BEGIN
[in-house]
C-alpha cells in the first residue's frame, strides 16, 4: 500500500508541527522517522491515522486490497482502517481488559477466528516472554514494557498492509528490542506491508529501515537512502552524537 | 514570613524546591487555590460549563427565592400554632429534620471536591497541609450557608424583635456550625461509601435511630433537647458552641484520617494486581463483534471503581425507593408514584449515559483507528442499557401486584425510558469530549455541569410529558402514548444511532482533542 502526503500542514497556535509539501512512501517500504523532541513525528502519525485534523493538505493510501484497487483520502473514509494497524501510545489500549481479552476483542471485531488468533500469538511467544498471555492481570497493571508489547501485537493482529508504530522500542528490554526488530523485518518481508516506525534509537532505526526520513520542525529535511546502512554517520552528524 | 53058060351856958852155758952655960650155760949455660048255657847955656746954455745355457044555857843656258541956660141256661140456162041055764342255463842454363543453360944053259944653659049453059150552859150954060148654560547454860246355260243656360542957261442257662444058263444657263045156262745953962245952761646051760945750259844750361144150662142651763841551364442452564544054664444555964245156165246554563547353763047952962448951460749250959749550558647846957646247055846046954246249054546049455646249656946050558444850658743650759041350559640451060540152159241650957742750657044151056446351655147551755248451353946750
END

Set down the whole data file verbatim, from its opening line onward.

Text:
[in-house]
C-alpha cells in the first residue's frame, strides 16, 4: 500500500508541527522517522491515522486490497482502517481488559477466528516472554514494557498492509528490542506491508529501515537512502552524537 | 514570613524546591487555590460549563427565592400554632429534620471536591497541609450557608424583635456550625461509601435511630433537647458552641484520617494486581463483534471503581425507593408514584449515559483507528442499557401486584425510558469530549455541569410529558402514548444511532482533542 502526503500542514497556535509539501512512501517500504523532541513525528502519525485534523493538505493510501484497487483520502473514509494497524501510545489500549481479552476483542471485531488468533500469538511467544498471555492481570497493571508489547501485537493482529508504530522500542528490554526488530523485518518481508516506525534509537532505526526520513520542525529535511546502512554517520552528524 | 53058060351856958852155758952655960650155760949455660048255657847955656746954455745355457044555857843656258541956660141256661140456162041055764342255463842454363543453360944053259944653659049453059150552859150954060148654560547454860246355260243656360542957261442257662444058263444657263045156262745953962245952761646051760945750259844750361144150662142651763841551364442452564544054664444555964245156165246554563547353763047952962448951460749250959749550558647846957646247055846046954246249054546049455646249656946050558444850658743650759041350559640451060540152159241650957742750657044151056446351655147551755248451353946750